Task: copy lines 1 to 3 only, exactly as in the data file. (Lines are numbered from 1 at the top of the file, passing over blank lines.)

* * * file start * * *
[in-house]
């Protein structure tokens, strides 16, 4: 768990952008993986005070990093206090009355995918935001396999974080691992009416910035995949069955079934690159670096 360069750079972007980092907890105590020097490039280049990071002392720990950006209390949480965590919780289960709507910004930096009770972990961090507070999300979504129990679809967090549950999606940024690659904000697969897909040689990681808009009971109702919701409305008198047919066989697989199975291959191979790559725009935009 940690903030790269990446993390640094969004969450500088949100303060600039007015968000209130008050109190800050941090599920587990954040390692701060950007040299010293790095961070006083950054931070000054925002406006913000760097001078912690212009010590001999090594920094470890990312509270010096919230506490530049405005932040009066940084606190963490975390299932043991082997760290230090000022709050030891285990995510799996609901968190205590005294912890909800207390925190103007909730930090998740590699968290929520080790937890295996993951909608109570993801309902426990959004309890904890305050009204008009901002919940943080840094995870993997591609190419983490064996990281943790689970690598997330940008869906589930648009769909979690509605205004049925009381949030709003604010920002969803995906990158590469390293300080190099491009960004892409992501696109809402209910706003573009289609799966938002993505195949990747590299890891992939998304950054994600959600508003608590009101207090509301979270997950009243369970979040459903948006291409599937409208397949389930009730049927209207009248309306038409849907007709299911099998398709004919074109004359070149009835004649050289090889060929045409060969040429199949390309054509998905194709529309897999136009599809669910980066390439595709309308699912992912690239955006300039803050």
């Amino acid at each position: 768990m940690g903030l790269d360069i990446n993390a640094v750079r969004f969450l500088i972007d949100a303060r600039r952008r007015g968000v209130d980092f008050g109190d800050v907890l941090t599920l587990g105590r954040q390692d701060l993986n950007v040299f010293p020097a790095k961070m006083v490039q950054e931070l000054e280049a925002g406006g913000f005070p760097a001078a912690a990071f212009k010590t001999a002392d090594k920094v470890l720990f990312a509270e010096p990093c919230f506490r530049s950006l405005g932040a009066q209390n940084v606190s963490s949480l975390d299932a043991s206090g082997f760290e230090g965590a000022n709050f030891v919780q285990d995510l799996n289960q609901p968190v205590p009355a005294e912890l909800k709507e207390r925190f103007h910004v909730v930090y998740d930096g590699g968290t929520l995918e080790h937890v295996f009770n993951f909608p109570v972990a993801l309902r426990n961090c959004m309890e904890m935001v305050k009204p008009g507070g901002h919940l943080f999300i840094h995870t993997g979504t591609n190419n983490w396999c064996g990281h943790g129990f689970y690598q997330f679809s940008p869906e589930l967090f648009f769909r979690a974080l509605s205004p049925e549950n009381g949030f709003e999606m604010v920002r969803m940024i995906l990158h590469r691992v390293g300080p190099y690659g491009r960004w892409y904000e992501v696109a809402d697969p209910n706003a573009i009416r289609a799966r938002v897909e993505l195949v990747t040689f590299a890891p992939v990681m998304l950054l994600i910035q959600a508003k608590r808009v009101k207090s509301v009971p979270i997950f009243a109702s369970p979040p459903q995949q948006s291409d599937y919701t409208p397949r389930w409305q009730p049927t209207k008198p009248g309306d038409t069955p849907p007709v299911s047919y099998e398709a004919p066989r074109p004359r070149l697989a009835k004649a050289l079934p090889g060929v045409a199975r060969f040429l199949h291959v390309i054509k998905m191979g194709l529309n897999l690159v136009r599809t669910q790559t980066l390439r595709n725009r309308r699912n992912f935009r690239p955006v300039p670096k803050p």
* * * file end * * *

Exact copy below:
[in-house]
């Protein structure tokens, strides 16, 4: 768990952008993986005070990093206090009355995918935001396999974080691992009416910035995949069955079934690159670096 360069750079972007980092907890105590020097490039280049990071002392720990950006209390949480965590919780289960709507910004930096009770972990961090507070999300979504129990679809967090549950999606940024690659904000697969897909040689990681808009009971109702919701409305008198047919066989697989199975291959191979790559725009935009 940690903030790269990446993390640094969004969450500088949100303060600039007015968000209130008050109190800050941090599920587990954040390692701060950007040299010293790095961070006083950054931070000054925002406006913000760097001078912690212009010590001999090594920094470890990312509270010096919230506490530049405005932040009066940084606190963490975390299932043991082997760290230090000022709050030891285990995510799996609901968190205590005294912890909800207390925190103007909730930090998740590699968290929520080790937890295996993951909608109570993801309902426990959004309890904890305050009204008009901002919940943080840094995870993997591609190419983490064996990281943790689970690598997330940008869906589930648009769909979690509605205004049925009381949030709003604010920002969803995906990158590469390293300080190099491009960004892409992501696109809402209910706003573009289609799966938002993505195949990747590299890891992939998304950054994600959600508003608590009101207090509301979270997950009243369970979040459903948006291409599937409208397949389930009730049927209207009248309306038409849907007709299911099998398709004919074109004359070149009835004649050289090889060929045409060969040429199949390309054509998905194709529309897999136009599809669910980066390439595709309308699912992912690239955006300039803050």
């Amino acid at each position: 768990m940690g903030l790269d360069i990446n993390a640094v750079r969004f969450l500088i972007d949100a303060r600039r952008r007015g968000v209130d980092f008050g109190d800050v907890l941090t599920l587990g105590r954040q390692d701060l993986n950007v040299f010293p020097a790095k961070m006083v490039q950054e931070l000054e280049a925002g406006g913000f005070p760097a001078a912690a990071f212009k010590t001999a002392d090594k920094v470890l720990f990312a509270e010096p990093c919230f506490r530049s950006l405005g932040a009066q209390n940084v606190s963490s949480l975390d299932a043991s206090g082997f760290e230090g965590a000022n709050f030891v919780q285990d995510l799996n289960q609901p968190v205590p009355a005294e912890l909800k709507e207390r925190f103007h910004v909730v930090y998740d930096g590699g968290t929520l995918e080790h937890v295996f009770n993951f909608p109570v972990a993801l309902r426990n961090c959004m309890e904890m935001v305050k009204p008009g507070g901002h919940l943080f999300i840094h995870t993997g979504t591609n190419n983490w396999c064996g990281h943790g129990f689970y690598q997330f679809s940008p869906e589930l967090f648009f769909r979690a974080l509605s205004p049925e549950n009381g949030f709003e999606m604010v920002r969803m940024i995906l990158h590469r691992v390293g300080p190099y690659g491009r960004w892409y904000e992501v696109a809402d697969p209910n706003a573009i009416r289609a799966r938002v897909e993505l195949v990747t040689f590299a890891p992939v990681m998304l950054l994600i910035q959600a508003k608590r808009v009101k207090s509301v009971p979270i997950f009243a109702s369970p979040p459903q995949q948006s291409d599937y919701t409208p397949r389930w409305q009730p049927t209207k008198p009248g309306d038409t069955p849907p007709v299911s047919y099998e398709a004919p066989r074109p004359r070149l697989a009835k004649a050289l079934p090889g060929v045409a199975r060969f040429l199949h291959v390309i054509k998905m191979g194709l529309n897999l690159v136009r599809t669910q790559t980066l390439r595709n725009r309308r699912n992912f935009r690239p955006v300039p670096k803050p």